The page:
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Girl Guides

Girl Guides or Girl Scouts is a movement found worldwide, still designed for girls and women only. This organization was introduced in 1909, because girls demanded to take part in the grassroots Boy Scout Movement. In different places around the world, the movement developed in diverse ways. In some places, girls attempted to join Scouting organizations. In other places, all girl groups were started independently, as time went on, some of these all girl groups started to open up to boys, while others' started to merge with the boys' organizations. In other instances, mixed groups were formed, sometimes to split. In the same way, the name Girl Guide or Girl Scout has been used by groups at different times and in different places, with some groups changing from one to another; the World Association of Girl Guides and Girl Scouts was formed in 1928 and has member organisations in 145 countries. There are now more than 10 million members worldwide. WAGGGS celebrated the centenary of the international Girl Guiding and Girl Scouting Movement over three years, from 2010 to 2012.

Lieutenant-General Robert Baden-Powell was a British soldier during the Second Anglo-Boer War in South Africa. He was the commander during the Siege of Mafeking, noted during the siege how young boys made themselves useful by carrying messages for the soldiers; when he came home, he decided to put his Scouting ideas into practice to see if they would work for young boys, took 21 boys camping on Brownsea Island, near Poole in Dorset. The camp was a success, subsequently Baden-Powell wrote the book Scouting for Boys; the book covered topics such as tracking and cooking, it outlined a Scout method for an "instruction in good citizenship". Soon boys began to organise themselves into Patrols and Troops and calling themselves "Boy Scouts". Girls bought the book as well and formed themselves into Patrols of Girl Scouts, while some girls and boys formed mixed Patrols. In those days, for girls to camp and hike was not common, as shown by this excerpt from The Boy Scouts Headquarters Gazette of 1909: "If a girl is not allowed to run, or hurry, to swim, ride a bike, or raise her arms above her head, how can she become a Scout?"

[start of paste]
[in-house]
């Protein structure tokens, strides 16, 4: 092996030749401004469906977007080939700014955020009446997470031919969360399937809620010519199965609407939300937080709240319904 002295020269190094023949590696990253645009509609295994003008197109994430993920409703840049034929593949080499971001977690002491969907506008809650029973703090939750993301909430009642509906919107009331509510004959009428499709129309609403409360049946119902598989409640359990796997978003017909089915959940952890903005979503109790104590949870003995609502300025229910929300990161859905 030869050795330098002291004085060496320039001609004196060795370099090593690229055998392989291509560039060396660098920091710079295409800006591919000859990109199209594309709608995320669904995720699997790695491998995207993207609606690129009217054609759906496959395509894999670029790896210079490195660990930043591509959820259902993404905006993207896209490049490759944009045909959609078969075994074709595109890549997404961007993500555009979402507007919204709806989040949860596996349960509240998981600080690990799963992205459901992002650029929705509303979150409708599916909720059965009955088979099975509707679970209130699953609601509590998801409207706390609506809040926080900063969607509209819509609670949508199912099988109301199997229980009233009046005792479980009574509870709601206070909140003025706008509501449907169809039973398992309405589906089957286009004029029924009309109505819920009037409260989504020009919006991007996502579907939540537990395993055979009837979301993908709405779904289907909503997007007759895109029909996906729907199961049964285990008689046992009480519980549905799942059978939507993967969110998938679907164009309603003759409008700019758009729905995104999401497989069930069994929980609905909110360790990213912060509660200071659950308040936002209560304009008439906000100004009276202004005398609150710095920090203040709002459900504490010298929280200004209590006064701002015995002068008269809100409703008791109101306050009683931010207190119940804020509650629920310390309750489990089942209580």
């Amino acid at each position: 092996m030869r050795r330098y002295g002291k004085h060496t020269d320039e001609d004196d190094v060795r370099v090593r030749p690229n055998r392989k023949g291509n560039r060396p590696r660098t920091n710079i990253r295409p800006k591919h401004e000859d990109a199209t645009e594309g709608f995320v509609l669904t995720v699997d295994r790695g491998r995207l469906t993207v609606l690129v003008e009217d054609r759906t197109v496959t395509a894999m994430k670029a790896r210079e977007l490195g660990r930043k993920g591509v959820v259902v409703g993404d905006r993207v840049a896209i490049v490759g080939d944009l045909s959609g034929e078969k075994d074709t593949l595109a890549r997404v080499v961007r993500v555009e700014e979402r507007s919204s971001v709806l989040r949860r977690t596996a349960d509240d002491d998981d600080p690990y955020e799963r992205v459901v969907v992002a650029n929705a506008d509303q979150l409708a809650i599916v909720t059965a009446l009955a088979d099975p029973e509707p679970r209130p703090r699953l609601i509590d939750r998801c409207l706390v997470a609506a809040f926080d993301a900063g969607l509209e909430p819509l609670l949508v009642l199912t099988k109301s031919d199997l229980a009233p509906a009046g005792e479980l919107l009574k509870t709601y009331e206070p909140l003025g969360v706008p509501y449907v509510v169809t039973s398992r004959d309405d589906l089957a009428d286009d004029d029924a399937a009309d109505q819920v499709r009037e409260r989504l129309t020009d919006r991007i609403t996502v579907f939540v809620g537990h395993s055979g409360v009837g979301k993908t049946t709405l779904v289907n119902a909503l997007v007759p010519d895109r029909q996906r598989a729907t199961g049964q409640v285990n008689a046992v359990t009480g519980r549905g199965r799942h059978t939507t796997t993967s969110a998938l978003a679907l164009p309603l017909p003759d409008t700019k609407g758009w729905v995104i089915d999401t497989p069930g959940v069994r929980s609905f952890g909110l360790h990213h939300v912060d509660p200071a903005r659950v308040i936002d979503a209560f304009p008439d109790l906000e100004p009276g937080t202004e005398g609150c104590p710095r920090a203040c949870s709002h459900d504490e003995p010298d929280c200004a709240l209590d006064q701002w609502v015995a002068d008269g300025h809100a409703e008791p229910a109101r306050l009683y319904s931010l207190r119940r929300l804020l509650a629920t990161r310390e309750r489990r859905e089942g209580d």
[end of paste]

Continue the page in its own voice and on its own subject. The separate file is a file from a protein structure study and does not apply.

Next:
Girl Scouts were registered at Scout Headquarters. In 1909 there was a Boy Scout rally at Crystal Palace in London. Among the thousands of Boy Scouts at the rally were several hundred Girl Scouts, including a group of girls from Peckham Rye who had no tickets, they asked Baden-Powell to let them join in. Following negative publicity in "The Spectator" magazine Baden-Powell decided that a separate single-sex organisation would be best. Baden-Powell asked Agnes Baden-Powell, to form a separate Girl Guides organisation. In 1910 The Girl Guides were formed in the United Kingdom; the first Guide Company to be registered was 1st Pinkneys Green Guides, who still exist in Pinkneys Green, Berkshire. Many, though by no means all, Girl Guide and Girl Scout groups across the globe trace their roots to this point. Baden-Powell chose the name "Guides" from a regiment in the British Indian Army, the Corps of Guides, which served on the Northwest Frontier and was noted for its skills in tracking and survival. In some countries, the girls preferred to remain or call themselves "Girl Scouts".